4 tips for when there are too many notesHow-to
Break long runs into phrases
For every long and terrifying melisma, there are a handful of shorter phrases within it; finding those smaller sections will make your practicing more manageable, but it will end up more musically satisfying. Promise.
This is a section of coloratura from Handel’s Giulio Cesare. It can look like an endless stream of notes, but there are ways to make sense of it; here’s one of those ways:
Patterns happen to be a golden ticket for singing coloratura. The red lines divide a long phrase into sequential steps; in this case, they’re guided by the harmonic pattern in the bass. A bonus effect of grouping the coloratura this way is lightness. By beginning a phrase on a very weak beat, the singer will be less inclined to start beating tempo with his voice; the melisma starts to have a feeling of being in 2⁄2 instead of 4⁄4.
In Handel coloratura, or anything that’s rhythmically square, it’s easy to explore different phrasings. The markings can be shifted backwards or forwards, one note at a time, and they create completely different effects for the singer. The time you spend figuring out which phrasing you like best ends up as extra practicing, like watching a really great TV show on the treadmill.
Find hidden tunes
Just like the mini-phrases hidden in long melismas, there’s usually a sort of counter-melody to be found as well. This can help you find the big picture, or the skeleton of a melisma. Here’s that same section of Cesare, this time showing one of these hidden melodies.
Again using the harmonic motion underneath the voice, we’ve taken the primary notes of this melisma and isolated them. It’s worth trying out this overarching tune a few times, singing the circled notes in bars 32-33 as half notes, and quarter notes in bar 34. This hidden melody is at a much kinder tempo than the actual run, so take the time to enjoy it as you try it out. When you go back to sing as written, you can hear that Handel is just jazzing up a fairly basic three-note melody. No need to get bogged down in every single note.
Here’s another example, from Sesto’s first aria in Mozart’s La clemenza di Tito.
Mezzos hate this bit, and it’s understandable. But when you find the checkpoints, the big picture of all these triplets, it’s much more palatable. There’s an easy rising third pattern in the circled quarter notes, under which Mozart added a few ornamental notes. Yes, it doesn’t change the fact that it keeps rising up to a B-flat, but seeing the forest for the trees will keep you singing light and thinking ahead. It’s hard to explain precisely why this works, but we’ve heard mezzos try it out, and go from running out of air to finishing “beltà” with gusto.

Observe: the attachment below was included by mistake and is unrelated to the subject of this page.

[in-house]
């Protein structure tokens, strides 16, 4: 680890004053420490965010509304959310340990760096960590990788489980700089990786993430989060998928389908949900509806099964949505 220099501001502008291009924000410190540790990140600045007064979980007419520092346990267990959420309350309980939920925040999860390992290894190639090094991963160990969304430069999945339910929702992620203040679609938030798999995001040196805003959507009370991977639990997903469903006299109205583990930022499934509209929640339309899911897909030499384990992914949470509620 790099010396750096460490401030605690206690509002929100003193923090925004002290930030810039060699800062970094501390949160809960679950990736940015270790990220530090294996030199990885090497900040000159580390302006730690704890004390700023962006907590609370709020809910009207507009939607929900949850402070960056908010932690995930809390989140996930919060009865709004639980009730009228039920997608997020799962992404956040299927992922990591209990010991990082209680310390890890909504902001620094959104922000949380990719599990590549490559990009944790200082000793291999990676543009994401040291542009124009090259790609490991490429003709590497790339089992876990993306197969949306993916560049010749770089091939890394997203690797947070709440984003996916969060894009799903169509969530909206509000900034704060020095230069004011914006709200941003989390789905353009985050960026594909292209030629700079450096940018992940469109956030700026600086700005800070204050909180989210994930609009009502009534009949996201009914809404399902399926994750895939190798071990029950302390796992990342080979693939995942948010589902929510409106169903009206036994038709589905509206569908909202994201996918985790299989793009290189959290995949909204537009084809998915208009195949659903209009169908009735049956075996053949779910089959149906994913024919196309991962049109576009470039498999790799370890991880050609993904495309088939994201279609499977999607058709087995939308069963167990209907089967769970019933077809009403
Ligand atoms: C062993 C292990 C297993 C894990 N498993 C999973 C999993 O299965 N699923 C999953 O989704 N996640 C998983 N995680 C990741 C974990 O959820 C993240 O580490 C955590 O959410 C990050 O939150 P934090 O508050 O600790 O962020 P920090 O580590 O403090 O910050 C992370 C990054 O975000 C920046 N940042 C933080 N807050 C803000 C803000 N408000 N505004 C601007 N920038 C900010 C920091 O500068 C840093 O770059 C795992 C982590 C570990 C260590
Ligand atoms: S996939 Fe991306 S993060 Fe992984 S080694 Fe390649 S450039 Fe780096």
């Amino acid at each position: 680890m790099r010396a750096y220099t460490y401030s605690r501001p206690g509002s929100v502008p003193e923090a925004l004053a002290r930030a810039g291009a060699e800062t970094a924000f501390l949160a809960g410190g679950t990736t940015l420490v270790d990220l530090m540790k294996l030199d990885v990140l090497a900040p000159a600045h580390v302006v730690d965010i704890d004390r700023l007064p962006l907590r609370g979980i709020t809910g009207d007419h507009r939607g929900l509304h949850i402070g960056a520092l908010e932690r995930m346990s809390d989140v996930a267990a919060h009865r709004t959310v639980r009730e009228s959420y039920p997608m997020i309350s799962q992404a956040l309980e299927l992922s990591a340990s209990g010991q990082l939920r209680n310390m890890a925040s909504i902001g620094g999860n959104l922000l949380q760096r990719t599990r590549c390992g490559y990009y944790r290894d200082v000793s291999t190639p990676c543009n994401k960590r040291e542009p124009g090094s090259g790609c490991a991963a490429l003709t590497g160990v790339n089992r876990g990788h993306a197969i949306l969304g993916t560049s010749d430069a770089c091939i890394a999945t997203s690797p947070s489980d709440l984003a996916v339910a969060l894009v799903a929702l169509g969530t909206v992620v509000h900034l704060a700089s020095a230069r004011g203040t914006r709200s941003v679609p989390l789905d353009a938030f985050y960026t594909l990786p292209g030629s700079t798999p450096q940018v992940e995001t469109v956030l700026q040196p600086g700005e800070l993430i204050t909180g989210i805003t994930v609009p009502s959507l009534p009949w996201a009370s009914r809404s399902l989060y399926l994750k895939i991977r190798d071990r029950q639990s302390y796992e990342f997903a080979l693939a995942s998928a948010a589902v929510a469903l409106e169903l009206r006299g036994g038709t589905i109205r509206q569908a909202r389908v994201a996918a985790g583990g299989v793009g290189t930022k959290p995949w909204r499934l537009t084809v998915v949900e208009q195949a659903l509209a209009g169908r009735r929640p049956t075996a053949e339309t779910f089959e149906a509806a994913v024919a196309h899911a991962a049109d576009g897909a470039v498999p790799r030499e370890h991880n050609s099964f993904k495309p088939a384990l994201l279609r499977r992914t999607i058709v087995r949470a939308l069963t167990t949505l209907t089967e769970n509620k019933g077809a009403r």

Practice in rhythms
This is a piano trick, and although it doesn’t always translate into a good method for singers, it’s really applicable for learning coloratura. Here’s a section of a horridly fast aria in Handel’s Semele.
This melisma combines scales and arpeggios, and takes unexpected dips and dives all over the place. Since you’re going to have to repeat this run a lot of times before you can sing it a tempo, you may as well repeat it intelligently. The trick is to ignore the rhythm (for a bit). The short version of this trick is to turn straight sixteenth notes into dotted sixteenth notes; once you’ve mastered dotted-eight-note + sixteenth, try sixteenth + dotted eighth (short-long, versus long-short).
Now, for every beat (group of 4 notes), sing the first note long, and the last three short. Instead of four even sixteenth notes, you’ll sing something more like a dotted eighth note + three triplet sixteenth notes. (Long…short-short-short-Long…short-short-short, etc.)
Next, shift the long note to the second of each group of four. So, short-Long…short- short, short-Long…short-short, etc. Then, the third note is the long one, and so on. It’s hard to do and really annoying at first, but it is often the quickest way to learn a complicated run, and learn it well. The short notes help you practice moving quickly between every combination of pitches, and the long notes make sure that you feel every pitch in your full, healthy voice.
Sing subtext, and never stop
At the very least, it’ll keep you from overthinking the technical. Simply put, make sure you know why you’re singing all those notes. Remind yourself that your character might be so happy she’s on the verge of laughter, like Cleopatra:
Cleopatra laughs, apparently, in short fits followed by high-pitched shrieks. Those tiny phrases leading down to trills are easier to make sense of with her mood in mind, and you’ll be more likely to come up with creative ways to make these lines your own. Those repeated eight notes, while still tricky to keep in tune, will at least be motivated, even when you’re not.
Or your character might be a bit schizophrenic, like the Queen of the Night:
There are so many personalities in these three lines, and it’s worth your while to get specific early on. The top of the page seems a bit cheerful, letting Tamino know that her daughter really is pretty, and by the middle of the second line, she’s reminding him that she’s in charge and she’s handing out orders (it’s fun to imagine in that last arpeggio up to the high F that she’s screaming, “I’m the QUEEN!”). It sounds like dramatic work that won’t translate into technique, but it can answer technical questions for they even arise. Plus, you’ll be a vocal chameleon and wow the crowd.
Lastly, don’t forget to have fun. Yes, using a Zerbinetta example is sort of mean, because it’s some of the hardest coloratura in the opera canon. But let’s not forget, in all the chromatic triplets, that this lady wants to get laid.
Nymphomaniacal music is much more interesting to sing than trills and weird intervals, no?
Singers, what are your go-to tricks for practicing coloratura? Let us know the comments below!